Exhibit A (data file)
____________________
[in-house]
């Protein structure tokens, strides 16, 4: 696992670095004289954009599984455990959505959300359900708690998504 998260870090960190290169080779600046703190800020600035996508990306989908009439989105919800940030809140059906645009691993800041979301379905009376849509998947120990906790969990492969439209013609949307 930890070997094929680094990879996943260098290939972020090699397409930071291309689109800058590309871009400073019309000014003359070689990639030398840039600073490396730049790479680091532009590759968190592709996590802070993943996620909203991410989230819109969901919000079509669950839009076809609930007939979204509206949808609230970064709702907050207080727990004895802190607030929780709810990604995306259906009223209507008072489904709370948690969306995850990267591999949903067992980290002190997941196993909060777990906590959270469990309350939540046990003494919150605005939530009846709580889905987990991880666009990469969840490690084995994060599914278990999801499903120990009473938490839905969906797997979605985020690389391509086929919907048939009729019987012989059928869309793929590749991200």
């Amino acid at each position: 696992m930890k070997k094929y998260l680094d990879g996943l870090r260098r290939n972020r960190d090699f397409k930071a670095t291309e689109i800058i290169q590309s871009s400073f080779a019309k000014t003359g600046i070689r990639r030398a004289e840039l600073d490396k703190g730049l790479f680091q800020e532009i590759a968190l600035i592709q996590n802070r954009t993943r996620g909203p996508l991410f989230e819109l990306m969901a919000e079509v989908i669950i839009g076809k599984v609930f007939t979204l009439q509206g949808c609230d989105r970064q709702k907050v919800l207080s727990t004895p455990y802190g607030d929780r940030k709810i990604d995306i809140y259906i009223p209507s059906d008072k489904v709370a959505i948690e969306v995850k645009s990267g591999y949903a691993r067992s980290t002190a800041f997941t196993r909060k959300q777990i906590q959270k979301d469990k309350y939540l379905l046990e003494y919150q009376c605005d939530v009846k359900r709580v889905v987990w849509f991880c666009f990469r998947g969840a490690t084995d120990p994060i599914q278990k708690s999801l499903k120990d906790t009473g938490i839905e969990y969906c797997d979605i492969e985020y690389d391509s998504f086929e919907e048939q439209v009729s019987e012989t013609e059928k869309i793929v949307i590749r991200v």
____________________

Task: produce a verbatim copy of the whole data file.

[in-house]
């Protein structure tokens, strides 16, 4: 696992670095004289954009599984455990959505959300359900708690998504 998260870090960190290169080779600046703190800020600035996508990306989908009439989105919800940030809140059906645009691993800041979301379905009376849509998947120990906790969990492969439209013609949307 930890070997094929680094990879996943260098290939972020090699397409930071291309689109800058590309871009400073019309000014003359070689990639030398840039600073490396730049790479680091532009590759968190592709996590802070993943996620909203991410989230819109969901919000079509669950839009076809609930007939979204509206949808609230970064709702907050207080727990004895802190607030929780709810990604995306259906009223209507008072489904709370948690969306995850990267591999949903067992980290002190997941196993909060777990906590959270469990309350939540046990003494919150605005939530009846709580889905987990991880666009990469969840490690084995994060599914278990999801499903120990009473938490839905969906797997979605985020690389391509086929919907048939009729019987012989059928869309793929590749991200």
């Amino acid at each position: 696992m930890k070997k094929y998260l680094d990879g996943l870090r260098r290939n972020r960190d090699f397409k930071a670095t291309e689109i800058i290169q590309s871009s400073f080779a019309k000014t003359g600046i070689r990639r030398a004289e840039l600073d490396k703190g730049l790479f680091q800020e532009i590759a968190l600035i592709q996590n802070r954009t993943r996620g909203p996508l991410f989230e819109l990306m969901a919000e079509v989908i669950i839009g076809k599984v609930f007939t979204l009439q509206g949808c609230d989105r970064q709702k907050v919800l207080s727990t004895p455990y802190g607030d929780r940030k709810i990604d995306i809140y259906i009223p209507s059906d008072k489904v709370a959505i948690e969306v995850k645009s990267g591999y949903a691993r067992s980290t002190a800041f997941t196993r909060k959300q777990i906590q959270k979301d469990k309350y939540l379905l046990e003494y919150q009376c605005d939530v009846k359900r709580v889905v987990w849509f991880c666009f990469r998947g969840a490690t084995d120990p994060i599914q278990k708690s999801l499903k120990d906790t009473g938490i839905e969990y969906c797997d979605i492969e985020y690389d391509s998504f086929e919907e048939q439209v009729s019987e012989t013609e059928k869309i793929v949307i590749r991200v």